21.3km: Smelling blood in the water with Evenepoel no longer there to protect Van Aert, Alaphilippe’s teammate launches another attack. It doesn’t stick, but Alaphilippe certainly notices how much Van Aert struggles to respond.
17.4km: On the penultimate trip up the steep, narrow climb before the finish line, Alaphilippe finally launches his winning move. At this point, due to his testing attacks earlier, everyone knows it is coming, but, more importantly, Alaphilippe knows they can’t do anything in response.
16.9km: At the top of the climb, we can see Alaphilippe in the distance, while Dylan van Baarle, Powless, and Stuyven dangle in-between. Michael Valgren (in red and white), gets the last preverbal ticket on the rain by stepping out and sprinting up to Van Baarle. Van Aert and Van der Poel, on the front, see this happening, but simply can’t respond. Tom Pidcock, sitting nine riders back, has a front-row view to the Valgren bridge but doesn’t respond, even though he has the legs, and costs himself a shot at the win. The half-kilometer between Alaphilippe’s attack decides the race.
Finish: Alaphilippe dangles a few seconds off the front for most of the final lap, and despite looking like the chasers of Powless, Van Baarle, Valgren and Stuyven might catch him, his gap starts increasing over the final 9-kilometers, and he crosses the final line over half a minute ahead of the chasers.
1) Julian Alaphilippe rode an incredible race to get one of the best wins of his career. He has a lot of great wins in his career, but his constant probing via attacks and complete control of the final 50kms was truly impressive.
He conserved energy early in the race, even being as bold to ride at the back of the peloton with 100km remaining, but found himself present and accounted for at the front of the race when it mattered.
His successive attacks on any climb he could find entering the final lap were beyond impressive and his ability to hold on groups of extremely strong chasers throughout the final lap demonstrated just how much stronger he was than the rest of the field.
Oddly, just like the 2020 season, he had a fairly quiet season in terms of win, but also like 2020, saved his best for the world championships.
He becomes only the seventh rider of all time to win back-to-back world championships and shows his riding style is perfectly suited for international racing.
2) The Belgian squad entered the race with the odds-on favorite Wout van Aert and an extremely strong roster but stuffed this up massively.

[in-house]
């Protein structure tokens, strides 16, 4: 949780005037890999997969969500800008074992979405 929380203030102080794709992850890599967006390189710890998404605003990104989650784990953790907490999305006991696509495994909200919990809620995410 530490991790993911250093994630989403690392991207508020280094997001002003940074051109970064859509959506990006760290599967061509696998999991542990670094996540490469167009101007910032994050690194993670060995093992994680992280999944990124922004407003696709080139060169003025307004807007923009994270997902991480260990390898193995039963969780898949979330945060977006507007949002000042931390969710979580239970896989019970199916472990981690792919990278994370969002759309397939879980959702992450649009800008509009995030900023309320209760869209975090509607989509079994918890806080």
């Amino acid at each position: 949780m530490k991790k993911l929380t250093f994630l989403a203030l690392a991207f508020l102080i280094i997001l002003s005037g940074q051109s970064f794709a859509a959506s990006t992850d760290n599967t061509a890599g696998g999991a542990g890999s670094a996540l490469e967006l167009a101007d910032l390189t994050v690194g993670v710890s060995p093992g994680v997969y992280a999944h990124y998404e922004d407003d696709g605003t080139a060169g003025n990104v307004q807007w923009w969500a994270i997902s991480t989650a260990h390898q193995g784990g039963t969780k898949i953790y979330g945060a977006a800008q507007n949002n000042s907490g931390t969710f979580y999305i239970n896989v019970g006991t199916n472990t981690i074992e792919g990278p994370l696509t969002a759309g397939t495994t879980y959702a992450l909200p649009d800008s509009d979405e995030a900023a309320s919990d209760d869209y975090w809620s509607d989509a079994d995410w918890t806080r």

Instead of using their collective strength to play multiple cards, they used it to make the race brutally difficult, presumably hoping to burn off any riders faster than Van Aert in a sprint.
They certainly succeeded in this, but, if they wanted to increase their chances of a Van Aert win, they should have taken as many riders as possible to the finish line. Instead, they burned a lot of riders and strength drilling the pace with 100km-to-go.
This meant Remco Evenepoel, likely their strongest rider on the day, was forced to pull off with 25km-to-go, which left Van Aert incredibly vulnerable to attacks.
This was likely an effort to make the race hard to drop sprinters like Caleb Ewan, but even if Ewan would have been present in the front group over the final circuit, it would have been incredibly difficult for him to respond to attacks up and over the climbs. I have to imagine Van Aert would have been better served with more teammates in the finale.
It is clear the team’s strategy was all-in for Van Aert. Despite an extremely strong team with multiple options, they used Remco Evenepoel, one of the strongest riders in the world, as their option to mark early breakaways. This role is usually reserved for a bit player, but Belgium was using a rider who just finished 3rd in the TT.
This is the opposite of how I expected the race to play out. Prior to the start, I was concerned the team would struggle with balancing expectations and goals inside their roster.
However, this didn’t end up being a cause for concern, and the team rode 100% for Van Aert. For example, they had Jasper Stuyven and Van Aert chase down a move with 58km-to-go that included Evenepoel. The oddest part about this strategy was that Evenepoel had been working for around 40kms driving the pace in the breakaway, which means that as soon as his teammates caught up with him, he was already on the limit.